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Why Are You Afraid To Fall In Love?

Ginger Rogers & Fred Astaire

Why Are You Afraid To Fall In Love?

How Past Life Regression Can Find The Answer!

Here’s the follow up to last week.  This is the other reason I don’t do “hit and run regressions,” is because it takes time to get to the heart of the problem.  Falling in love scares everyone because when you love someone, you lose control.  And you can get hurt.  And we’re all control freaks.   Sometimes that need for control keeps you too vigilant to “let go.”  It takes courage to fall in love.

A few years ago, when Jordon, a short, sexy, forty-year-old doctor called me for help, I wasn’t surprised.  I’ve helped more than a few medical doctors with problems that their classical medical training couldn’t solve.  (Actually, just last week I asked a client who is a psychiatrist, what she learned about sexuality in medical school.  “Absolutely nothing!” she said.  Think about that.  Wow!)

Anyway, Jordan was beside himself, because he’d been in a long-term relationship with Jenny, a feisty, free-spirited, young hairdresser, who had no desire to “better herself,” like he encourages her to do constantly.  She loved what she did for a living, and had no desire to be changed by his needs.

On his part, because he was from a conservative Middle Eastern, well-to-do background, he felt embarrassed when he was out with her in public.  His friends continually assured him that “he could do better,” and his mother wasn’t pleased with the match.   Because of all that, Jordan began to treat Jenny with disrespect.  When Jenny had the courage to stand up to him and leave him cold, it shook him to his core.  After all, wasn’t he a doctor?  Didn’t every girl want a doctor?

Because he is such a good man, he knew in his heart that he had never really loved her.  He realized that he had kept himself from loving her and that it wasn’t the first time he’d kept himself aloof in a relationship.

“Why am I so afraid to love,” he asked.

The first regression we did, his OCD, and control issues stopped him from going deep enough into the hypnotic trance — the focused concentration — that’s necessary to achieve good results.  My own teacher, Brian Weiss, a psychiatrist, spent almost three months trying “to get in,” before he got the results he wanted.  This the other reason I don’t do “hit and run” regressions.  People can’t expect to walk into a stranger’s office and feel relaxed enough or safe enough to “relinquish control.”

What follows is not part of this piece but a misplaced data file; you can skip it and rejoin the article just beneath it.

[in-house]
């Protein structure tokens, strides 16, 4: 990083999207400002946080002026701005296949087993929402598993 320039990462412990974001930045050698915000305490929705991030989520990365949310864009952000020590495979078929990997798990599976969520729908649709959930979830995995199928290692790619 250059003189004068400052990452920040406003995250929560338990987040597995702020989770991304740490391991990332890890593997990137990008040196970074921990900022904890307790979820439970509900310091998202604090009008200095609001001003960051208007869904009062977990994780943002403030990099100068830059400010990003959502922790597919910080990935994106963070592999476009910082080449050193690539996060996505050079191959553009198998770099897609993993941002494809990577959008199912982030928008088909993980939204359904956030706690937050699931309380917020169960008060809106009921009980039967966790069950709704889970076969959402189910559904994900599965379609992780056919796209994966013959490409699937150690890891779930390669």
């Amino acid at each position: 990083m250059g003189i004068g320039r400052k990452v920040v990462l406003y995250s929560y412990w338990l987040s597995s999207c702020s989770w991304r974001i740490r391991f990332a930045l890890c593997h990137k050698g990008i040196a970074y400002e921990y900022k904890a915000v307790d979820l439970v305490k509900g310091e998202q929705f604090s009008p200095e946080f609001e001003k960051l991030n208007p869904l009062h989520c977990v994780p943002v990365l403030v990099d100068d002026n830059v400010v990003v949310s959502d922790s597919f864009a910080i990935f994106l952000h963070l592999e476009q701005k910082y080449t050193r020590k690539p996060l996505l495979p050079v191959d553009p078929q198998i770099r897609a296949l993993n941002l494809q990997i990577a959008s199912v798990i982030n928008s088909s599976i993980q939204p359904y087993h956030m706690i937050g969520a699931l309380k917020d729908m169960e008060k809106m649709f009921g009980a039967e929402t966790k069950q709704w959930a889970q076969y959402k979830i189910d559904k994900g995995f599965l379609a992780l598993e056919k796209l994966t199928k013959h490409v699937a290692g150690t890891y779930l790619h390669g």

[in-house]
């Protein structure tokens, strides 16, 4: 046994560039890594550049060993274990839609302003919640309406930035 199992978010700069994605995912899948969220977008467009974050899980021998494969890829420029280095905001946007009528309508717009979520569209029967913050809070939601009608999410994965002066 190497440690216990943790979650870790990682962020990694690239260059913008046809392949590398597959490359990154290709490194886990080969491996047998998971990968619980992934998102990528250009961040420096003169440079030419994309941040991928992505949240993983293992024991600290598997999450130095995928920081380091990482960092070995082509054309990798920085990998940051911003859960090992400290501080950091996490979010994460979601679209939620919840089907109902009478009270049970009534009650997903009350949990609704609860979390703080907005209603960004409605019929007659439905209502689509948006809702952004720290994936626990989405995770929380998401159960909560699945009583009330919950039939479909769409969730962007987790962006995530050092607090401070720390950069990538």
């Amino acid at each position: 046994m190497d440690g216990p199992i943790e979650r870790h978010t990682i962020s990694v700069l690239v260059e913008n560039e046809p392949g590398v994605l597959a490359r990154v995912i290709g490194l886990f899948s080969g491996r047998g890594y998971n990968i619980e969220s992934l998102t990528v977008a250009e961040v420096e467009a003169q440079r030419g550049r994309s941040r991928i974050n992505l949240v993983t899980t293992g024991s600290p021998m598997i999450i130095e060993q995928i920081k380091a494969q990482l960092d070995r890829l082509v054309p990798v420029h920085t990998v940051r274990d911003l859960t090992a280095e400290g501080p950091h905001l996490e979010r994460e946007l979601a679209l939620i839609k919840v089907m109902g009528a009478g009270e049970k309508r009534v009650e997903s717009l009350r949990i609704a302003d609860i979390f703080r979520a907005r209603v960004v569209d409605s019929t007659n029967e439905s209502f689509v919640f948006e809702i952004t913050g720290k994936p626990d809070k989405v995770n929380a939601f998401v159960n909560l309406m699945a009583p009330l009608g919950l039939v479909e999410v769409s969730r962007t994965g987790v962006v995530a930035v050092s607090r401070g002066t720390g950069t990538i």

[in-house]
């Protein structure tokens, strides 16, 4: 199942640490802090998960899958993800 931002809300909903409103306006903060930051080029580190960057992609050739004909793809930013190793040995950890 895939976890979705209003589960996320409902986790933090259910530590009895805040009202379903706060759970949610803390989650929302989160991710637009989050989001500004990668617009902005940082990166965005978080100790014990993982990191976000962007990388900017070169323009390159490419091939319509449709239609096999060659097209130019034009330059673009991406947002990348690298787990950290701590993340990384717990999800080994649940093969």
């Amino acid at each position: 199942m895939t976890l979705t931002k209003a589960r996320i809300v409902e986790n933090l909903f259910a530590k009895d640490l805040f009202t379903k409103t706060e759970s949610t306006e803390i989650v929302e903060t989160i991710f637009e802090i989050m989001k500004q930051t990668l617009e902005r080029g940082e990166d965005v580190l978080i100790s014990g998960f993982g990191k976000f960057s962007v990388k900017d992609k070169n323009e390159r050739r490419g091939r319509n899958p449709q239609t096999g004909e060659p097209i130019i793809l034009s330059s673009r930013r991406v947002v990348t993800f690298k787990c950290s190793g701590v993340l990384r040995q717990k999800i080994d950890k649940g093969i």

On Jordan’s second regression, his fifth session, he found the answer to his question.  When he went through the door in his mind that read: Recent Times, I said, “Look at your feet.  Are you male or female?”

“Male. I have really expensive shoes. I’m so tall!  Wow!  I’m in my office, high above New York City.  I’m a very powerful newspaper publisher.  I’m really blond and so tall!”

I asked him to look out his window and get an idea of the era, or the year.

“It’s the late 40s,” he said.  “I can tell by the cars.”

I took him back in time to his childhood, and he saw himself as a Nebraska farm boy, who came from a loving but struggling family. He recounted his high school career as an athlete, and then he got a scholarship to Princeton.  He saw his wartime experience, and then we were back to where we began.  I asked him to look at his desk, and see if he had any pictures on it.

“My wife!  Oh, my wife! She’s amazing!  I love her so much.”  So I took him home to her, and he smiled from ear to ear as his totally devoted, opinionated, gorgeous wife greeted him in a rushed, good-natured flurry.  He was late, as usual, and they were due at a charity event.  But he kept smiling as she tied his bow-tie, and then his seven-year-old son came in.

“Do you recognize your son?  Anyone, you know in this life?”

“Yes!  He’s my best friend now!  My god, we’re such a happy family.  She’s got both of us wrapped around her little finger, and we let her, we love it!”

We went “forward in time” to the events of that life; his son got married.  He had trouble at the paper, and when he saw the birth of a granddaughter.  “Do you recognize her as anyone from this lifetime?”

“It’s Jenny!” (The hairdresser from this lifetime.)  “Weird!”

I moved to the next pivotal experience.  And he started breathing fast.  “I’m at Belleview Hospital – Emergency room.  My wife’s collapsed.  Where are all the fucking doctors?”  It was too late.  His wife died in his arms there.  And as that happened, Jordan ripped at his button-down shirt as if to tear out his own heart.  His heart broke open completely.

I said, “Float above the pain.”  But he didn’t.  Jordan needed to stay there, watching the medics take away his wife.  When we went forward in time, he saw that he lived out the rest of that life as a loving father and grandfather, and then he died surrounded by his loving family.  When he came back to room awareness, he understood the source of his resistance to letting go and falling in love.  He knew that he was terrified of love and afraid to be in that much pain again.

And he understood that to be able to open his heart to love; he would need to be braver.   Open to his courageous self and his loving self.  That was his journey and the purpose for this lifetime.  To be bold and to open to love.

If you have a resistance to love or need to find courage, please give me a call.  Past Life Regression, Awareness Therapy, and Hypnotherapy can help unlock the mystery of why you do what you do!

If you need help give me a call. (323) 933-4377

Sending you love,



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